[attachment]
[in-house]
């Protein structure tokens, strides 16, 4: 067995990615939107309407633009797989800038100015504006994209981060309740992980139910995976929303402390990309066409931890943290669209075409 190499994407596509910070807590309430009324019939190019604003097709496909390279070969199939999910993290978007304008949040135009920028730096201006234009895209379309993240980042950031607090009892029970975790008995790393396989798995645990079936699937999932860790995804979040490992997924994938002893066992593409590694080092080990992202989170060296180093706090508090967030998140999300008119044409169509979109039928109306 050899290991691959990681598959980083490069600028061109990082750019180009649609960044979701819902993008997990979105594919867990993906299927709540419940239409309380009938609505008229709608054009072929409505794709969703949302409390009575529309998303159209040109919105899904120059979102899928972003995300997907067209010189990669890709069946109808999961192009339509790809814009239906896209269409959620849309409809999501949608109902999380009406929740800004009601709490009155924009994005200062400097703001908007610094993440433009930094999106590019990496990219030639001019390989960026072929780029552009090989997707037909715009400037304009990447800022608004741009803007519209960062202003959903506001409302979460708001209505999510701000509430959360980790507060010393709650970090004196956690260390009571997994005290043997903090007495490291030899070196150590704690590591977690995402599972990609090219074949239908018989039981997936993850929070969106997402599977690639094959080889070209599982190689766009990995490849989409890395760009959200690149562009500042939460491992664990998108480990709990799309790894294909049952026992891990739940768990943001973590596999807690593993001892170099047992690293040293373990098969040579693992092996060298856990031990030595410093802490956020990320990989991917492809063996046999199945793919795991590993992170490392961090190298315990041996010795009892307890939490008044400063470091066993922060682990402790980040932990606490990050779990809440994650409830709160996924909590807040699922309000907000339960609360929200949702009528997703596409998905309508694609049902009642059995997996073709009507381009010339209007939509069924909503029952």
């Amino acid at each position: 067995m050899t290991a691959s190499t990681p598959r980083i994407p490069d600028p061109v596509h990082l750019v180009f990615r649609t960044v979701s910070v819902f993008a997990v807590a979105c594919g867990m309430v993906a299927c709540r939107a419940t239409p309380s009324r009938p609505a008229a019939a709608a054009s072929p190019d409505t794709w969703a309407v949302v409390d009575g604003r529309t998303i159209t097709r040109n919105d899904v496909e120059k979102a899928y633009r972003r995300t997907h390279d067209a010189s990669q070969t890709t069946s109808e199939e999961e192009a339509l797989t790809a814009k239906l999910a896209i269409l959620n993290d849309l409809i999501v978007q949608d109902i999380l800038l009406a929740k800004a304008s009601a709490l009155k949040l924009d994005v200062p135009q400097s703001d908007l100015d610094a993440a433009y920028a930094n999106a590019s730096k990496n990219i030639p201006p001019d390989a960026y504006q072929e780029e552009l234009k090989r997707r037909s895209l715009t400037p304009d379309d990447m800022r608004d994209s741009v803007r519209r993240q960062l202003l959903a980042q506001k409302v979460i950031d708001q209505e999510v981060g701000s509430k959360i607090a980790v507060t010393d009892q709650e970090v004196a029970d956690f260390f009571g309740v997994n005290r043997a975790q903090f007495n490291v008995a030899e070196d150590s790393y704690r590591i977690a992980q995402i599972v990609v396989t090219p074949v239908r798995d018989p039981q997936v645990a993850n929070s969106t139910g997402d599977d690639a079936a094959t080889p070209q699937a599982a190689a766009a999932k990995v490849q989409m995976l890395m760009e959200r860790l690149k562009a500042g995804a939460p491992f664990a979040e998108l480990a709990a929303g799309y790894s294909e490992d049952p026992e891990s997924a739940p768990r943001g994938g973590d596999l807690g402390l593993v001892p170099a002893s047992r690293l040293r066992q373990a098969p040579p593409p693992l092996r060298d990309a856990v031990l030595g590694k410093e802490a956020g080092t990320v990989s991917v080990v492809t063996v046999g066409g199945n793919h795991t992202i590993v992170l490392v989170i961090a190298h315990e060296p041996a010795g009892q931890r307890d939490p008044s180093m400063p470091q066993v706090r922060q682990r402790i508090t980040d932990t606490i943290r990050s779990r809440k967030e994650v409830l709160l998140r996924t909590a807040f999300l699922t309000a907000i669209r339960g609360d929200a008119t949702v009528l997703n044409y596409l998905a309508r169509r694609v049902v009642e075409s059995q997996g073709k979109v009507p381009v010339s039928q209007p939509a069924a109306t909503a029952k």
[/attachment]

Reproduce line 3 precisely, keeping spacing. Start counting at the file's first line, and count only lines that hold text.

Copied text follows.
């Amino acid at each position: 067995m050899t290991a691959s190499t990681p598959r980083i994407p490069d600028p061109v596509h990082l750019v180009f990615r649609t960044v979701s910070v819902f993008a997990v807590a979105c594919g867990m309430v993906a299927c709540r939107a419940t239409p309380s009324r009938p609505a008229a019939a709608a054009s072929p190019d409505t794709w969703a309407v949302v409390d009575g604003r529309t998303i159209t097709r040109n919105d899904v496909e120059k979102a899928y633009r972003r995300t997907h390279d067209a010189s990669q070969t890709t069946s109808e199939e999961e192009a339509l797989t790809a814009k239906l999910a896209i269409l959620n993290d849309l409809i999501v978007q949608d109902i999380l800038l009406a929740k800004a304008s009601a709490l009155k949040l924009d994005v200062p135009q400097s703001d908007l100015d610094a993440a433009y920028a930094n999106a590019s730096k990496n990219i030639p201006p001019d390989a960026y504006q072929e780029e552009l234009k090989r997707r037909s895209l715009t400037p304009d379309d990447m800022r608004d994209s741009v803007r519209r993240q960062l202003l959903a980042q506001k409302v979460i950031d708001q209505e999510v981060g701000s509430k959360i607090a980790v507060t010393d009892q709650e970090v004196a029970d956690f260390f009571g309740v997994n005290r043997a975790q903090f007495n490291v008995a030899e070196d150590s790393y704690r590591i977690a992980q995402i599972v990609v396989t090219p074949v239908r798995d018989p039981q997936v645990a993850n929070s969106t139910g997402d599977d690639a079936a094959t080889p070209q699937a599982a190689a766009a999932k990995v490849q989409m995976l890395m760009e959200r860790l690149k562009a500042g995804a939460p491992f664990a979040e998108l480990a709990a929303g799309y790894s294909e490992d049952p026992e891990s997924a739940p768990r943001g994938g973590d596999l807690g402390l593993v001892p170099a002893s047992r690293l040293r066992q373990a098969p040579p593409p693992l092996r060298d990309a856990v031990l030595g590694k410093e802490a956020g080092t990320v990989s991917v080990v492809t063996v046999g066409g199945n793919h795991t992202i590993v992170l490392v989170i961090a190298h315990e060296p041996a010795g009892q931890r307890d939490p008044s180093m400063p470091q066993v706090r922060q682990r402790i508090t980040d932990t606490i943290r990050s779990r809440k967030e994650v409830l709160l998140r996924t909590a807040f999300l699922t309000a907000i669209r339960g609360d929200a008119t949702v009528l997703n044409y596409l998905a309508r169509r694609v049902v009642e075409s059995q997996g073709k979109v009507p381009v010339s039928q209007p939509a069924a109306t909503a029952k």